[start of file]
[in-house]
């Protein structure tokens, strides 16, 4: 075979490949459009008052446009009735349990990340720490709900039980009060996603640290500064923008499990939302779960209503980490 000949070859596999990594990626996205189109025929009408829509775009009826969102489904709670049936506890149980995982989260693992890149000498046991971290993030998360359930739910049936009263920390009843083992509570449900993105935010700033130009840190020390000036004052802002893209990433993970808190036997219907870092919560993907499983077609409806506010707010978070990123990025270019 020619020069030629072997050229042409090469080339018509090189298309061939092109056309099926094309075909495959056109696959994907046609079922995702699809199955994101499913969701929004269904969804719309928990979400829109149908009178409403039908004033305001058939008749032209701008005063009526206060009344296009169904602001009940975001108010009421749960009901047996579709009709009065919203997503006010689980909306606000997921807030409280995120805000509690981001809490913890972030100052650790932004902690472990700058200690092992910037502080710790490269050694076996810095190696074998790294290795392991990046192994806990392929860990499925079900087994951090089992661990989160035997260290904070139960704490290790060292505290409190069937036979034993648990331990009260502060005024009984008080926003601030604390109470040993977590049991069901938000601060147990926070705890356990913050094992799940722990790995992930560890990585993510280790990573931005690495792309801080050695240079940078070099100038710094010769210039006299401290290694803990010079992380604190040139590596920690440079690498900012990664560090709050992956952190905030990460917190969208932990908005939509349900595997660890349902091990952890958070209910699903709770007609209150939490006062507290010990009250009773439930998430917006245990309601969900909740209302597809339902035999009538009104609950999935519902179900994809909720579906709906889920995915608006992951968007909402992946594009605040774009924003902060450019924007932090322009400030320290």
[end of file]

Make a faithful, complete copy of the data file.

[in-house]
């Protein structure tokens, strides 16, 4: 075979490949459009008052446009009735349990990340720490709900039980009060996603640290500064923008499990939302779960209503980490 000949070859596999990594990626996205189109025929009408829509775009009826969102489904709670049936506890149980995982989260693992890149000498046991971290993030998360359930739910049936009263920390009843083992509570449900993105935010700033130009840190020390000036004052802002893209990433993970808190036997219907870092919560993907499983077609409806506010707010978070990123990025270019 020619020069030629072997050229042409090469080339018509090189298309061939092109056309099926094309075909495959056109696959994907046609079922995702699809199955994101499913969701929004269904969804719309928990979400829109149908009178409403039908004033305001058939008749032209701008005063009526206060009344296009169904602001009940975001108010009421749960009901047996579709009709009065919203997503006010689980909306606000997921807030409280995120805000509690981001809490913890972030100052650790932004902690472990700058200690092992910037502080710790490269050694076996810095190696074998790294290795392991990046192994806990392929860990499925079900087994951090089992661990989160035997260290904070139960704490290790060292505290409190069937036979034993648990331990009260502060005024009984008080926003601030604390109470040993977590049991069901938000601060147990926070705890356990913050094992799940722990790995992930560890990585993510280790990573931005690495792309801080050695240079940078070099100038710094010769210039006299401290290694803990010079992380604190040139590596920690440079690498900012990664560090709050992956952190905030990460917190969208932990908005939509349900595997660890349902091990952890958070209910699903709770007609209150939490006062507290010990009250009773439930998430917006245990309601969900909740209302597809339902035999009538009104609950999935519902179900994809909720579906709906889920995915608006992951968007909402992946594009605040774009924003902060450019924007932090322009400030320290």